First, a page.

University Lecturer in Anatomical Science 1998-99, Reader in Neurobiology 1999-2009
Dr Susanna Blackshaw BSc, MA, PhD joined the Department of Human Anatomy and Genetics in 1998 as University Lecturer in Anatomical Science alongside an appointment to the Muriel Tomlinson Fellowship in Preclinical Science at St Hilda’s College. In 1999, she was awarded the title of Reader in Neurobiology in the Department. Prior to Oxford, she had held the post of Reader in the Institute of Biomedical & Life Sciences, Division of Infection and Immunity, at the University of Glasgow.
The Blackshaw Lab was interested in repair of the nervous system, and in how, at a molecular level, a nerve cell responds to injury and regrows its processes to restore function. Dr Blackshaw and her team used the nervous system of the medicinal leech as their experimental organism, a simpler system than the mammalian central nervous system, and its demonstrated capacity for repair facilitated studying the molecular basis of successful repair. Her lab was the first in the world to construct a genetic library from a known type of nerve cell.
To identify genes whose expression is regulated immediately after injury, Dr Blackshaw developed techniques for constructing genetic libraries from small numbers of nerve cells of known type, or from ganglia. In doing so, her team identified novel genes, such as REN3 and SPTR (exclusively expressed in invertebrates), as well as genes of known or predicted function that are widely expressed in both invertebrate and mammalian cells, such as thioredoxin and tubulin. They also identified mammalian cell genes, such as Cysteine Rich Intestinal Protein (CRIP), whose role in the regeneration of adult neurons is unknown. “Thus our approach has enabled us to identify a panel of known and novel genes, present in neurons of known function, that are regulated within hours of axotomy, and may underpin the intrinsic ability of invertebrate neurons to survive damage and initiate regrowth programs.” (Dr Blackshaw).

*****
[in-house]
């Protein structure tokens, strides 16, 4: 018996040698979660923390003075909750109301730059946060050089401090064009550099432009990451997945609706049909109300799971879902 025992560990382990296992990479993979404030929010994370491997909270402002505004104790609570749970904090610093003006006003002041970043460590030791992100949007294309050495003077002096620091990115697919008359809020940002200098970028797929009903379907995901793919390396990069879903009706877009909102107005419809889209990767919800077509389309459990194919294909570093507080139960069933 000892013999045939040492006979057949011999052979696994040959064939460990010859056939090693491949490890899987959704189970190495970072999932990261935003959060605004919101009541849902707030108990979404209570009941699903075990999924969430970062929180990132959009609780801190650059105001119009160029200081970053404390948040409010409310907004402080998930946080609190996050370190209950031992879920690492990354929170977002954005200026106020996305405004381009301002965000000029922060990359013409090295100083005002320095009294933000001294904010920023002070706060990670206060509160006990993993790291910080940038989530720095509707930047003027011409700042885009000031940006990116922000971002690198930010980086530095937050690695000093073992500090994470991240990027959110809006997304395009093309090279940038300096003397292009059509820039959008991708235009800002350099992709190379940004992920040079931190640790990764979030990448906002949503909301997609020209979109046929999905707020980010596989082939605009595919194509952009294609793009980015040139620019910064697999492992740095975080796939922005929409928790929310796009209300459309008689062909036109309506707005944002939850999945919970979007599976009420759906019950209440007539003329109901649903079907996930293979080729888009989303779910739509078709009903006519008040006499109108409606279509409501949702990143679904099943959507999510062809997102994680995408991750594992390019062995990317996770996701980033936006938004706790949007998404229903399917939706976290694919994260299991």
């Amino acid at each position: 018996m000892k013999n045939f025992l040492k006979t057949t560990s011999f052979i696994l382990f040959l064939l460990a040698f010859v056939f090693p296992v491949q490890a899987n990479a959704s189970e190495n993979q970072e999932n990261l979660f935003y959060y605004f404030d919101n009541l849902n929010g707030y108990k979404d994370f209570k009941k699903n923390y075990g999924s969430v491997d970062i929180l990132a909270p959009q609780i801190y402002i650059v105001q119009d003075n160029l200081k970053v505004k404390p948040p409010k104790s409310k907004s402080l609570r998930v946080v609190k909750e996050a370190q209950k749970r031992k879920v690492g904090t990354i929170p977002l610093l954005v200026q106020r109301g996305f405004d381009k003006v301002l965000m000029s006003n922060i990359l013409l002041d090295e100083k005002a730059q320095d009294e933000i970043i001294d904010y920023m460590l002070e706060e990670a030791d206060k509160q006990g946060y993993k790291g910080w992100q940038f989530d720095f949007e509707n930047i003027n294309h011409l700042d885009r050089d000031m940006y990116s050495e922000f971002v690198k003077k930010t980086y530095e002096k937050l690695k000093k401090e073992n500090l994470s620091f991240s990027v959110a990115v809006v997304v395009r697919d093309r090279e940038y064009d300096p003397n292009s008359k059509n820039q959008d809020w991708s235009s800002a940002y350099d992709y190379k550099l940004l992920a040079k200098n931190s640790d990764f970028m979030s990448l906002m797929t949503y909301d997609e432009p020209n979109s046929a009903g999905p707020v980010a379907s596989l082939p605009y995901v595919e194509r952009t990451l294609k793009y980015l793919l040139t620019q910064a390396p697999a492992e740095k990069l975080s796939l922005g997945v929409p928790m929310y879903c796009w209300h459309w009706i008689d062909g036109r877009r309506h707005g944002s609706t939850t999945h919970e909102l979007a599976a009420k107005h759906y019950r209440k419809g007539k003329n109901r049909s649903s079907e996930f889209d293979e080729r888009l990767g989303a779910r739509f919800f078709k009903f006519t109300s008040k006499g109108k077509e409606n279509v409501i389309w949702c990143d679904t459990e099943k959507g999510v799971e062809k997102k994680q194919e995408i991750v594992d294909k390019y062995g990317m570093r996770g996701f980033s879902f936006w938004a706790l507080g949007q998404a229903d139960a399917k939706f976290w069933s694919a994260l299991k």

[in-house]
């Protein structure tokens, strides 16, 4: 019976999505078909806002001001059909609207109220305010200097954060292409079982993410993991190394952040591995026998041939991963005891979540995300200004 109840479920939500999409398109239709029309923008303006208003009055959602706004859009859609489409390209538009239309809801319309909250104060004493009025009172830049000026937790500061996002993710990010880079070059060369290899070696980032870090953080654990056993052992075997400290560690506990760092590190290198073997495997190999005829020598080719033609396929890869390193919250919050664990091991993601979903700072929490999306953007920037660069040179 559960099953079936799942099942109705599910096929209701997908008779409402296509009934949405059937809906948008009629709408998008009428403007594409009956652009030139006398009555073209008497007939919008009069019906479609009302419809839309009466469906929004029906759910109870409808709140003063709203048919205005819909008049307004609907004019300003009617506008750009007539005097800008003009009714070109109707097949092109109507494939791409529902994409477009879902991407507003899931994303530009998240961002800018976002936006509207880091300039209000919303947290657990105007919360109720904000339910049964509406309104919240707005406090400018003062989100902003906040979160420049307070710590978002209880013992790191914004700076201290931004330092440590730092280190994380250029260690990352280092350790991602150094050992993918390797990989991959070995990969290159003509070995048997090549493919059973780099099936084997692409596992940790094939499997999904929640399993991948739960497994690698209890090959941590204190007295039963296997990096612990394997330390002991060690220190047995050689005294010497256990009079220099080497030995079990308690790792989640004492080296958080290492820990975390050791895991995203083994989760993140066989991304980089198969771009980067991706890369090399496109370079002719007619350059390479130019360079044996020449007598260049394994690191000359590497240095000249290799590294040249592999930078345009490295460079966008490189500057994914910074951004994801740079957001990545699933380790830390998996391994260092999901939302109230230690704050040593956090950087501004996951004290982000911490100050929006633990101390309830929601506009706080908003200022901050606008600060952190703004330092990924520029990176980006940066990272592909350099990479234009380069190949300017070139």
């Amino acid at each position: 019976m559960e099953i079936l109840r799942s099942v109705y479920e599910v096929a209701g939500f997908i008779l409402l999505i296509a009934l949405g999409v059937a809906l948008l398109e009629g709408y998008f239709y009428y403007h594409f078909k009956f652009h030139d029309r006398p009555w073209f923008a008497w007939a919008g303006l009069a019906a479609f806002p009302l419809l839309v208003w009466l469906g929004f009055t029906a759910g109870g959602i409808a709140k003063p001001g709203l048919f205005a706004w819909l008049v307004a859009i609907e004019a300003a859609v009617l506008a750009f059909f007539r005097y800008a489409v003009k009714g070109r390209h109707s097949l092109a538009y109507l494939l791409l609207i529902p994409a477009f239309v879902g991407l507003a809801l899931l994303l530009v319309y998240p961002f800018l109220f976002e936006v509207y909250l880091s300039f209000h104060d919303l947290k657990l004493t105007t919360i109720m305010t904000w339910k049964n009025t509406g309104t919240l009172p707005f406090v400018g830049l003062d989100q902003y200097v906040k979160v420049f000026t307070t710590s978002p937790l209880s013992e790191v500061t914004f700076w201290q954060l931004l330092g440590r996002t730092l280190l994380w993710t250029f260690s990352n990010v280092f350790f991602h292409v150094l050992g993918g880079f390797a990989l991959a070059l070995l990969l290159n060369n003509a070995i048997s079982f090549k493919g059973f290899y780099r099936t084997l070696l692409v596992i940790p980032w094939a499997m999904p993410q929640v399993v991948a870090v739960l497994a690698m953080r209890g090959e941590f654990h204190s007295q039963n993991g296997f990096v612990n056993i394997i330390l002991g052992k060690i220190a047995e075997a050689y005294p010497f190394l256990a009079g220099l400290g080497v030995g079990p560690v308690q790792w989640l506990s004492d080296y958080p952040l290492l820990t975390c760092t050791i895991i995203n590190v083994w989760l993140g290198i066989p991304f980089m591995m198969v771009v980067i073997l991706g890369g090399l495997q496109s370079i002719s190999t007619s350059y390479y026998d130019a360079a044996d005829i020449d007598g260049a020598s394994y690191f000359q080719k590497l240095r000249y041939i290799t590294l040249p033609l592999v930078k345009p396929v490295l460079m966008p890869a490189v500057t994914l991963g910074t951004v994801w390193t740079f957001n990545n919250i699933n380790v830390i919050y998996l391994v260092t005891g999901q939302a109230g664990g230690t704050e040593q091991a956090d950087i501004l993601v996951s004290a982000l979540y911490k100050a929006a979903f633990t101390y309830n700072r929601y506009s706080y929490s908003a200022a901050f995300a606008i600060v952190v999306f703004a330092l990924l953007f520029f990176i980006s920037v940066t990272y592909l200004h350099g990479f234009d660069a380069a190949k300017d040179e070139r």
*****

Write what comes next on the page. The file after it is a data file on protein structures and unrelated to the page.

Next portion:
Alongside this research, the Blackshaw Lab investigated specific genes that encode known proteins required by a regenerating neuron for rebuilding its axon. In collaboration with researchers at Dartmouth Medical School in the USA, Dr Blackshaw and her team were able to identify the four genes responsible for encoding voltage-gated sodium channels in the leech. They also showed that individual neurons express more than one isoform of the channel, and that there are cell-specific patterns of expression.
After being awarded Research Leave from 2002-04 under the Medical Faculty of the University's Special Paid Leave Scheme, in 2006, Dr Blackshaw was appointed Junior Pro-Proctor at the University of Oxford. On her retirement in 2009, Dr Blackshaw was made a Supernumerary Fellow of St Hilda’s College, Oxford, a Fellowship she retains today.